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Port Delays Aren’t Over for Steve Madden, but Company Could Still ‘Catapult’ Above 2019 Levels, Analysts Say

Analysts have remained neutral or reiterated their buy ratings for Steven Madden Ltd. — despite macroeconomic headwinds such as pandemic-induced port congestions and store closures that continue to hurt its business.

The New York-based company, which reported today better-than-expected earnings and sales, has seen a “pretty significant impact” on its supply chain, chairman and CEO Ed Rosenfeld said in its first-quarter conference call. It also issued caution for the second quarter, anticipating revenues in the range of $360 million to $365 million, as well as earnings per share between 26 cents and 28 cents.

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“One of the things that’s frustrating for us is just, because we do have such a strong product assortment and consumer is responding so well to so many of our products, we’re not really able to capitalize on that in the way we otherwise would if we didn’t have the supply chain disruption,” said Rosenfeld, who projected a $15 million to $20 million revenue hit in the second quarter as a result of macro uncertainties.

However, market watchers predicted that this top-line performance could prove conservative, given the momentum from fiscal stimulus and pent-up demand. Plus, Rosenfeld forecasted at the end of the chain’s 2020 fiscal year that disruption at the docks could contribute to a $30 million revenue impact in Q1, but he noted today that “it was not as bad as we initially feared … I would say it actually ended up being only about half of that.”

Following the release of the financial report, B. Riley Securities analyst Susan Anderson maintained her buy rating and $44 price target on Steve Madden. She pointed out the performance of retail sales, which were up 7.5% from the same period in 2019, which “indicates a return of consumer appetite for fashionable footwear.” Anderson added, “We believe wholesale performance was impacted by conservative planning by other retailers in addition to port delay and logistical issues seen industrywide.”

According to UBS analyst Jay Sole, the problem at the ports has affected some shoe players more than others: “For companies like Crocs and Skechers, supply chain issues did not seem to negatively impact first-quarter results or second-quarter guidance. However, it was an issue for Nike … Steve Madden’s report is a reminder the supply chain disruption risk isn’t over.”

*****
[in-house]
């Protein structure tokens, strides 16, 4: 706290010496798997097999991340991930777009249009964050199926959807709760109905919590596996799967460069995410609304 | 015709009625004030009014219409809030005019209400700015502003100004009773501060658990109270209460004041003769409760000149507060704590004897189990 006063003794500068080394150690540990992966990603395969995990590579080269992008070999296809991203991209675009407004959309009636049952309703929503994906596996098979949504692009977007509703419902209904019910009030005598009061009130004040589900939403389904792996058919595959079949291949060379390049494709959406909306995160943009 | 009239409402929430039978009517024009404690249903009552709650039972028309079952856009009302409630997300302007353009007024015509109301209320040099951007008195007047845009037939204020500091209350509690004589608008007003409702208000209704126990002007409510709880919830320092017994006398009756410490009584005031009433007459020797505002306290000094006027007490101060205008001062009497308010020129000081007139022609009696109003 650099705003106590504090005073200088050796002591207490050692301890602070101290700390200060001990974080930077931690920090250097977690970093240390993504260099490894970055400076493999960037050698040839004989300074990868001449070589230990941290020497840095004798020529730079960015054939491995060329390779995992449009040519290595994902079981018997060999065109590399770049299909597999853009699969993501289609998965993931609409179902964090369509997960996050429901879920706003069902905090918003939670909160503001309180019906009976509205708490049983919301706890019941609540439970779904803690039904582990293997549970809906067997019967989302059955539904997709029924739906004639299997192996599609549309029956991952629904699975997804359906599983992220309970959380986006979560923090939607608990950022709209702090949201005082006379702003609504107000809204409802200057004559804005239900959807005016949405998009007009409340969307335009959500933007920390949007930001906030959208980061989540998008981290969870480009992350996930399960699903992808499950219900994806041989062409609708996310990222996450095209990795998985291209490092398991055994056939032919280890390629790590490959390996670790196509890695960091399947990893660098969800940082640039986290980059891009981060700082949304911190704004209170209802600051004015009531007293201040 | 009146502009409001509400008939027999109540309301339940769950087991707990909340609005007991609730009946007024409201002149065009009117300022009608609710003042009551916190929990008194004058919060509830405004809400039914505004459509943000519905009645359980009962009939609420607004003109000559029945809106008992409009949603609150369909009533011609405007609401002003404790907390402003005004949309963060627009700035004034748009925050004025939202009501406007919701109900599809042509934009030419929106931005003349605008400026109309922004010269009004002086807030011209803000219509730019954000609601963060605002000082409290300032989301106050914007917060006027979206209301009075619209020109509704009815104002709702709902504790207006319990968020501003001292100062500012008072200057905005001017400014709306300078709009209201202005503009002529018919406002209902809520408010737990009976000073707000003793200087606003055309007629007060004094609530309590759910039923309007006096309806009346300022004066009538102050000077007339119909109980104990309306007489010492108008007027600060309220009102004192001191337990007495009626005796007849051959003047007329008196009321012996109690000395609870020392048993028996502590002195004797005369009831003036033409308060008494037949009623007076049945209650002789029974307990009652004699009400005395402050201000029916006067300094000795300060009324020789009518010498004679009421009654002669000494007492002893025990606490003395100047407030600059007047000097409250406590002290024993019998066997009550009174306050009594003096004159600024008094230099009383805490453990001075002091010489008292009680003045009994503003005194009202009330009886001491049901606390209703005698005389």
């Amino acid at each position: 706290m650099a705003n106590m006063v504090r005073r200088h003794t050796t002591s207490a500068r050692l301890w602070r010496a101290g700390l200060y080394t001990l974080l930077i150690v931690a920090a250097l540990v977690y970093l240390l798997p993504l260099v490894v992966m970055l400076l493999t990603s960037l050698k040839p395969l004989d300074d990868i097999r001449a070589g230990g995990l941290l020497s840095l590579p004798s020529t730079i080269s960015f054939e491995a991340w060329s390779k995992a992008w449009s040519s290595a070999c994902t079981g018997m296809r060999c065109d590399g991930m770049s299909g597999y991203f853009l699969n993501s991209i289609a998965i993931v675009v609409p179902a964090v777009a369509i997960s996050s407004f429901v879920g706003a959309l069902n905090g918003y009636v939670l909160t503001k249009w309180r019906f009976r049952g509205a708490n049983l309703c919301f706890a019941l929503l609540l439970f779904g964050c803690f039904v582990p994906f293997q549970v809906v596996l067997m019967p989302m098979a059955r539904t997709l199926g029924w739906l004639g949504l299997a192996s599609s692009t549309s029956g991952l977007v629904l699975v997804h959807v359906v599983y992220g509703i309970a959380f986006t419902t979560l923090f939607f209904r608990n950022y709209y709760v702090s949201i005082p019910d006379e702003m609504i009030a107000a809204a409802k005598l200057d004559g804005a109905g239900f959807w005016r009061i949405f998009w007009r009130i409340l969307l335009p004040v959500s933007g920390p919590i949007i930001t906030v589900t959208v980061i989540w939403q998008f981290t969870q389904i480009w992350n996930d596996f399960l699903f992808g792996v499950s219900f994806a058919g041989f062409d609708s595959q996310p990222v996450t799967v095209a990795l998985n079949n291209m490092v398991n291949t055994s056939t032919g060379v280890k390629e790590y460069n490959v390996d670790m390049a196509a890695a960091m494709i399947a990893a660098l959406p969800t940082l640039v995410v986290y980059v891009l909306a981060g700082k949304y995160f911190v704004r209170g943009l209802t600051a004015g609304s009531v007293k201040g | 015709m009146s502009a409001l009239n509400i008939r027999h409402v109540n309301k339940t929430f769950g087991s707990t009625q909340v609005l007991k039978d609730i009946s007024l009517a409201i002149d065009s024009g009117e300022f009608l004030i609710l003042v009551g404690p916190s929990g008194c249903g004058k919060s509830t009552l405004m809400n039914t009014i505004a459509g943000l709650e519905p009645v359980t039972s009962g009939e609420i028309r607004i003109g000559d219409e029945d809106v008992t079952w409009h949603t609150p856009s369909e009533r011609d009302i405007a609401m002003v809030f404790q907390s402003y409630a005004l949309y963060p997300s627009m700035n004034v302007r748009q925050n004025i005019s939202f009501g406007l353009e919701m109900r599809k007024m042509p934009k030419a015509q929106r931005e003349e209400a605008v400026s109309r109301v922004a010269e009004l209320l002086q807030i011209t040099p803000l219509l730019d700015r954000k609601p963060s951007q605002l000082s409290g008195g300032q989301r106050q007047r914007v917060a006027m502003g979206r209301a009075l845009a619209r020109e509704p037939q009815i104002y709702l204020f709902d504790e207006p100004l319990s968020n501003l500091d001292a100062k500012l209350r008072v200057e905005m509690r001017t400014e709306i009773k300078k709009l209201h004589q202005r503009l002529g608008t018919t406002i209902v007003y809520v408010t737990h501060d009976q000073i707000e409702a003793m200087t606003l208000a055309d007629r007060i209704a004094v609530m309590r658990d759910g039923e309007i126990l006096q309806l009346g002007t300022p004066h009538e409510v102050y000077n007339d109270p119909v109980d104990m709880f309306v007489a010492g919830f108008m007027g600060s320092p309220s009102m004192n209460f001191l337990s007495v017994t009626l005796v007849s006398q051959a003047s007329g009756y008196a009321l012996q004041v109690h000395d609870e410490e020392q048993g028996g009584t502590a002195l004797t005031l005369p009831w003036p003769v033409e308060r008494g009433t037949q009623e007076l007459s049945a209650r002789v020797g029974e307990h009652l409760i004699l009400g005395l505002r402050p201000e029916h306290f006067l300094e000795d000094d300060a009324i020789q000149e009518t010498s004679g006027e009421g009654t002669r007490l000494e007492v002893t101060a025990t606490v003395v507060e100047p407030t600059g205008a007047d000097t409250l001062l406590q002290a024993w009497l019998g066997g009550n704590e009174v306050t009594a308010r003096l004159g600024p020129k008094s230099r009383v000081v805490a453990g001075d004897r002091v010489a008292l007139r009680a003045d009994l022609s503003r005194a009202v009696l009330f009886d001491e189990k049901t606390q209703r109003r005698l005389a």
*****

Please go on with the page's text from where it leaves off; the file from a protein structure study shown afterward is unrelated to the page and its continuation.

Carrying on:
Still, Sole kept his rating neutral with a price target of $40 and suggested that the economy’s steady reopening could put the spring back in the step of Steve Madden, which saw its dress shoe business overshadowed by the rise of casual, athletic and athleisure styles at the height of the pandemic.

“We think the market will remain confident women’s dress footwear will rebound sharply once the U.S. fully reopens, and SHOO’s earnings will catapult above 2019 fiscal year levels by the end of the 2022 fiscal year,” said Sole.

What’s more, CL King & Associates managing director of research Steven Marotta stuck with his neutral rating, adding that “quarter after quarter of top-tier execution with a first-in-class fashion delivery model is facing the massive headwind caused by the pandemic, and conservative near-term guidance is not terribly surprising.”

Overall, Rosenfeld explained that Steve Madden has seen an improvement in revenue trends throughout the quarter, with March “considerably better” than January and February. “We’ve seen that improve [and] continue into April.”

For the three months ended March 31, the retailer logged adjusted profits of $26.9 million, or earnings of 33 cents per share, compared with the prior year period’s profits of $13 million, or earnings of 16 cents per share. Wall Street had predicted earnings of 17 cents per share. Revenues also increased 0.5% to $361 million, versus analysts’ estimates of $335.3 million.